The beauty of self-censorship
If the editors found such an article, they would either soften the technical details or reject it. The decision followed a similar move by the American Society for Microbiology.
The moves toward self-censorship were a stark break with tradition among scientists who normally guard their right to decide about publication without interference.
But the changes were not just a result of pressure from security-obsessed government minders, although there was plenty of that. To some degree, the clampdowns were a response to the ominous nature of what the editors could read in their own journals. Specifically, recent articles showed how the tools of biotechnology may allow a building-block approach to bioweapons:
When scientists added one gene to mousepox, the virus was suddenly lethal to vaccinated mice. Smallpox is closely related to mousepox. Could adding one gene to smallpox unleash a global epidemic?
Other scientists cobbled together a new virus from genes of two existing viruses. Could bio-weaponeers use the technique to create a deadly hemorrhagic fever like ebola that spreads through the air as easily as the common cold?
Scientists built a working polio virus by splicing together molecules according to the virus's freely available genetic sequence. With genetic information on numerous pathogens now appearing in scientific journals, sophisticated bioterrorists might be able to make weapons without even acquiring the deadly organisms.
An alternative biowar-without-pathogens technique arose after scientists built smallpox proteins in the lab. The proteins, in cell culture, were able to deactivate immune molecules, indicating that they had pathogenic activity. (For details on these developments, see "Publish and Perish..." in the bibliography).
Once scientific articles like these see the light of day, they can be distributed in paper form to libraries around the world and reproduced in online databases. Is this smart? Should terrorists learn how to juice up smallpox, which kills at least 25 percent of its victims? Should "rogue nations," however defined, get help in making a virus that combines two untreatable illnesses? (For a view of how the Soviet Union used Western science in its huge bioweapon program, see "Biohazard" in the bibliography.)
It's tempting to conclude that these "advances" are simply too dangerous to be published, but there are counter-arguments. In the Internet age, there is always somewhere else to publish.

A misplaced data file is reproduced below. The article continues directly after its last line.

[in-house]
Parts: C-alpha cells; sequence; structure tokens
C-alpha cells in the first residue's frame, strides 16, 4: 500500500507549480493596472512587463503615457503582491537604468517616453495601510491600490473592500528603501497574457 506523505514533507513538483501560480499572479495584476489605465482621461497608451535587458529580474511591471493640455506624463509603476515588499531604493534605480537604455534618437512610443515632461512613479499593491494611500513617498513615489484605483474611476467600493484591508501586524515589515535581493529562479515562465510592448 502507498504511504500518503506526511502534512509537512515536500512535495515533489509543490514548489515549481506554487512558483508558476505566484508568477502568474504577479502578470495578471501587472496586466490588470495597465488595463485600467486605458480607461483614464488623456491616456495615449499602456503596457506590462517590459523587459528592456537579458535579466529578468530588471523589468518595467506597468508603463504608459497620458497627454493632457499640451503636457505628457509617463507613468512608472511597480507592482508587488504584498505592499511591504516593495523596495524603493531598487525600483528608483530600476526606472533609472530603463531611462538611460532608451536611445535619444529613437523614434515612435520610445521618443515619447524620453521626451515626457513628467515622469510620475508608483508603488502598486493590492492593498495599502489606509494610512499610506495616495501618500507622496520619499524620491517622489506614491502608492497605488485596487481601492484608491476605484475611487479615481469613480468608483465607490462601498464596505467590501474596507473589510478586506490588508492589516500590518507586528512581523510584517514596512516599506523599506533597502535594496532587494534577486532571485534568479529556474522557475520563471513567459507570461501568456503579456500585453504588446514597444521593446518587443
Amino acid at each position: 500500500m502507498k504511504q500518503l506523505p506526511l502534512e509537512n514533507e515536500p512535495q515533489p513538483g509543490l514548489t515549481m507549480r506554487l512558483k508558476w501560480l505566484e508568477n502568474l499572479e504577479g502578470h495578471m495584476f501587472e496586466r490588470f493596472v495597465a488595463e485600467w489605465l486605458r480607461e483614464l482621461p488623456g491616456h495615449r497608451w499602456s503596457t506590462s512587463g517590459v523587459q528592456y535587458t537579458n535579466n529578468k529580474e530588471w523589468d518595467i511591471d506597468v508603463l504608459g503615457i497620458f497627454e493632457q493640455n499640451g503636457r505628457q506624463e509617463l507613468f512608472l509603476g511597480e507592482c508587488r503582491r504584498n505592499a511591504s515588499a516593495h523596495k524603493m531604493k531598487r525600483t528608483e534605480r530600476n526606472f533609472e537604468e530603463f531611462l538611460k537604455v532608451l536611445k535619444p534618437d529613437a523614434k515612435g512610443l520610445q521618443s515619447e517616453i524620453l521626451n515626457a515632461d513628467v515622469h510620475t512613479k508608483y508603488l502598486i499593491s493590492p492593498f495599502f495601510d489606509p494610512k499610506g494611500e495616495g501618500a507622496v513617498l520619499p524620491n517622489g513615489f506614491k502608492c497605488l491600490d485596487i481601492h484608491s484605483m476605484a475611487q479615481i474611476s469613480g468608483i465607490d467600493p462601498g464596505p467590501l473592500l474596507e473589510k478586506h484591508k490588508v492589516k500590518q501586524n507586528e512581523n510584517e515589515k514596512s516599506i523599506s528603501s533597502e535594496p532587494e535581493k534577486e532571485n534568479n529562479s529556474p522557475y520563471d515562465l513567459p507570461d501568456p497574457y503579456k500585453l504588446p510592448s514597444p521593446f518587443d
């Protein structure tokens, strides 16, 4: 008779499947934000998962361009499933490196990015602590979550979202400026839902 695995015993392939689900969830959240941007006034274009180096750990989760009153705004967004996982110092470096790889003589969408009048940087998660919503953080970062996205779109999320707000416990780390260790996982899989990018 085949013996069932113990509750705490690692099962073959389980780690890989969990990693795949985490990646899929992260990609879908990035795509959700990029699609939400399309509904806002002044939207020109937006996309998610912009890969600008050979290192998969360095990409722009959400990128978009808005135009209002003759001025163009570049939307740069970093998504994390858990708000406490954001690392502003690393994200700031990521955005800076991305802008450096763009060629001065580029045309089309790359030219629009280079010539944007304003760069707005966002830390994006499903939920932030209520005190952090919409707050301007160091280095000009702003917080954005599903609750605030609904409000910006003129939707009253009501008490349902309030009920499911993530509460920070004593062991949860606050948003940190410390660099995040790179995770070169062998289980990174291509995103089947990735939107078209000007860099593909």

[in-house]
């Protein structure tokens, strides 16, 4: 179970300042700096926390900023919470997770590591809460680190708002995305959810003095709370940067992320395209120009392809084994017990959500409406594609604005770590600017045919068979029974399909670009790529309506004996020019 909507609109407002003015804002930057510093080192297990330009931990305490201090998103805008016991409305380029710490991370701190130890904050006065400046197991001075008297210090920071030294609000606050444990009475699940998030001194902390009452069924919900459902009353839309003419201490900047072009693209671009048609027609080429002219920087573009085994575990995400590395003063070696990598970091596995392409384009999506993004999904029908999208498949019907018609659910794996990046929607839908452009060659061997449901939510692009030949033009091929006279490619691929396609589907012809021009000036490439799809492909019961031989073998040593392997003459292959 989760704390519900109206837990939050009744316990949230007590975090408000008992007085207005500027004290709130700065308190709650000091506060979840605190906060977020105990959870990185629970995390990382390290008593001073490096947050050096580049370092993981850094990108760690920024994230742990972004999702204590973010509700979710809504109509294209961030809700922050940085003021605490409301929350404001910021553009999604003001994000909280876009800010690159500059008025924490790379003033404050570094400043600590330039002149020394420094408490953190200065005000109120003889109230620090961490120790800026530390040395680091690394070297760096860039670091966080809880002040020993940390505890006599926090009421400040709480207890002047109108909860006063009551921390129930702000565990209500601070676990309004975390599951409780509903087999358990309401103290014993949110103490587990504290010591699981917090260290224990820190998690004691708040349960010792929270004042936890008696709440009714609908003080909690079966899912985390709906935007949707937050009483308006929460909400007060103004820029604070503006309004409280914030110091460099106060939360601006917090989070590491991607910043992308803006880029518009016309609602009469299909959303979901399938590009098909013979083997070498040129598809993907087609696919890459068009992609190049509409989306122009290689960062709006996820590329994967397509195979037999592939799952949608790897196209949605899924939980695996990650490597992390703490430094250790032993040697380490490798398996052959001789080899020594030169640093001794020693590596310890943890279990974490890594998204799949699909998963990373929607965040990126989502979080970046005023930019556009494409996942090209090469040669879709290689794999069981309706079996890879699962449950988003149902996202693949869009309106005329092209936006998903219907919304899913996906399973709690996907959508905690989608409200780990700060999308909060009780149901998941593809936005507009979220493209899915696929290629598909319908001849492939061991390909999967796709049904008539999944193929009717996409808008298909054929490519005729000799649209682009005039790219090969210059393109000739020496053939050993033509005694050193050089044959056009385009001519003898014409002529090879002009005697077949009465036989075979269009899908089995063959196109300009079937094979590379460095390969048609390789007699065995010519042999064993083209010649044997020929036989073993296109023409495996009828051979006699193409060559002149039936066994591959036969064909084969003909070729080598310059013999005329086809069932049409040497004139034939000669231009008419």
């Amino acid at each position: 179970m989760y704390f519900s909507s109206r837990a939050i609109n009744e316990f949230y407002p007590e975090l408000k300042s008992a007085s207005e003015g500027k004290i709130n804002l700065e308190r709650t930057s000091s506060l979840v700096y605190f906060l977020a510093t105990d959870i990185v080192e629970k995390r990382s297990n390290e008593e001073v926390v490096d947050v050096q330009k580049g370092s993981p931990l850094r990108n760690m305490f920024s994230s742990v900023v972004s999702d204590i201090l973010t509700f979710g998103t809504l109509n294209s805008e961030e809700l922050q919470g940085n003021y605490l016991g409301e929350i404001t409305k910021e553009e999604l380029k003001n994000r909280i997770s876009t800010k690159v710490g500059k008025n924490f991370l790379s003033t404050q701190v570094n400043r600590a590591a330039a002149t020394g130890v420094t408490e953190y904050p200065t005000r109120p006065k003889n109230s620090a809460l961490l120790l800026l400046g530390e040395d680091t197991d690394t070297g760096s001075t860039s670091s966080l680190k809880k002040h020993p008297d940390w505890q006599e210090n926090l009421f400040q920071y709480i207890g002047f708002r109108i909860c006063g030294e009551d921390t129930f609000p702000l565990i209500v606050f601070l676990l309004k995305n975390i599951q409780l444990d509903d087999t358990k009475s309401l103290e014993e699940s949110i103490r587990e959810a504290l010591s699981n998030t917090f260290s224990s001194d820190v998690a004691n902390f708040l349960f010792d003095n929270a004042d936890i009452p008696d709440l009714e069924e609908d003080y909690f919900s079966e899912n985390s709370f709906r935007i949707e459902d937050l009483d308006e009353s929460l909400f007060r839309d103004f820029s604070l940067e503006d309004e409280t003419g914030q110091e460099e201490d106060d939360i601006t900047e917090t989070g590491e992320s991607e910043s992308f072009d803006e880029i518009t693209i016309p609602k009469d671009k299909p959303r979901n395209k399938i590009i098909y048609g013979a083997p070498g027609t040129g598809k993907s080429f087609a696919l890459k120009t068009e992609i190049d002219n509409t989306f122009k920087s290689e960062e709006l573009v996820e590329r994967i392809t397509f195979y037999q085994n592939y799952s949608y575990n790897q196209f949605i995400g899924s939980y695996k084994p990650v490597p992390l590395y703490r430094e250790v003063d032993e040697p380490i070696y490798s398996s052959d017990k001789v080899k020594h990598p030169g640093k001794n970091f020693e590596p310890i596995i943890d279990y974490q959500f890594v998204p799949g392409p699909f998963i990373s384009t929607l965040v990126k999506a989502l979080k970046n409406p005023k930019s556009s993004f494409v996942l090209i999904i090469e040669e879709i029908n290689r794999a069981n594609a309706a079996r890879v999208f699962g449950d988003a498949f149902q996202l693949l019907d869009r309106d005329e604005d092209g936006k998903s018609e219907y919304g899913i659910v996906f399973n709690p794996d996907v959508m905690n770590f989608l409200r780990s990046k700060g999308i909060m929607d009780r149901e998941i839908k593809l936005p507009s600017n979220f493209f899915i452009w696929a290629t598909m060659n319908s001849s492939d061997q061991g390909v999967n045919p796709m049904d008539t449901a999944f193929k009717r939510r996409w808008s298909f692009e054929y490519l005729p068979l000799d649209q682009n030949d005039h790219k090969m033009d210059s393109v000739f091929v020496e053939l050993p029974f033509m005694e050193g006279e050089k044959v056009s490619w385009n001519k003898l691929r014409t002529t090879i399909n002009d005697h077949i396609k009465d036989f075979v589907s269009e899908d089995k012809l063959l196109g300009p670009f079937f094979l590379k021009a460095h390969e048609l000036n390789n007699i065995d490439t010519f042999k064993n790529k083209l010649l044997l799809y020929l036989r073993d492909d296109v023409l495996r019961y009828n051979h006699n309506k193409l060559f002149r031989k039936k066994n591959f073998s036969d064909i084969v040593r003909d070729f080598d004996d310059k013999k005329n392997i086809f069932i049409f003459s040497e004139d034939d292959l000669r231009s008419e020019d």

On a practical level, advocates of free publication note that bioweaponeers can make fearsome weapons without gene splicing. If dangerous ideas are not published, who will think to devise defenses before the fearsome new weapons are used?
Another argument against censorship celebrates the extraordinary productivity of the scientific system, in which scientists almost always make publication decisions free of government interference. The "dangerous" articles cited above, after all, are part of the cutting edge of biological science, and restricting research into relationships among genes, organisms and environment could impede scientific progress.
Unrestricted publication of scientific advances has been a bedrock principle of most fields of science, and thus of modern technology.
Unless the exact method is published, others cannot repeat the research; such "replication" is a critical step in keeping scientists honest and science on track.
Science moves step by step, from one published advance to the next.
The role of publication
"It's the old-fashioned notion that research is not finished unless it's published and made available to the scientific community, and also to the public," says Eugene Garfield, president and founding editor of a magazine for biologists called The Scientist. "If people cannot read your research, in many cases, they can't attempt to duplicate it... Science is a communal process, an exchange of ideas, and you build on one another. Oral communication is totally unreliable" for this purpose.
Garfield has long promoted a key technique for assessing the importance of a scientist's work that reflects the role of publication: counting how many times a publication is mentioned by other scientists. He is chairman emeritus of the Institute for Scientific Information, which compiles citations for that purpose.
The prospect of censorship, even self-censorship, gives most scientists the willies, but in the end, editors of Science, Nature and other prestigious journals agreed that times have changed. In explaining their decision to censor themselves, they explained the situation this way: "We recognize that the prospect of bioterrorism has raised legitimate concerns about the potential abuse of published information, but also recognize that research in the very same field will be critical to society in meeting the challenges of defense" (see "Statement on ..." in the bibliography).
Smallpox. It would be an even better killer if it could sidestep vaccines. Wanna try something really nasty?
©2003, University of Wisconsin, Board of Regents.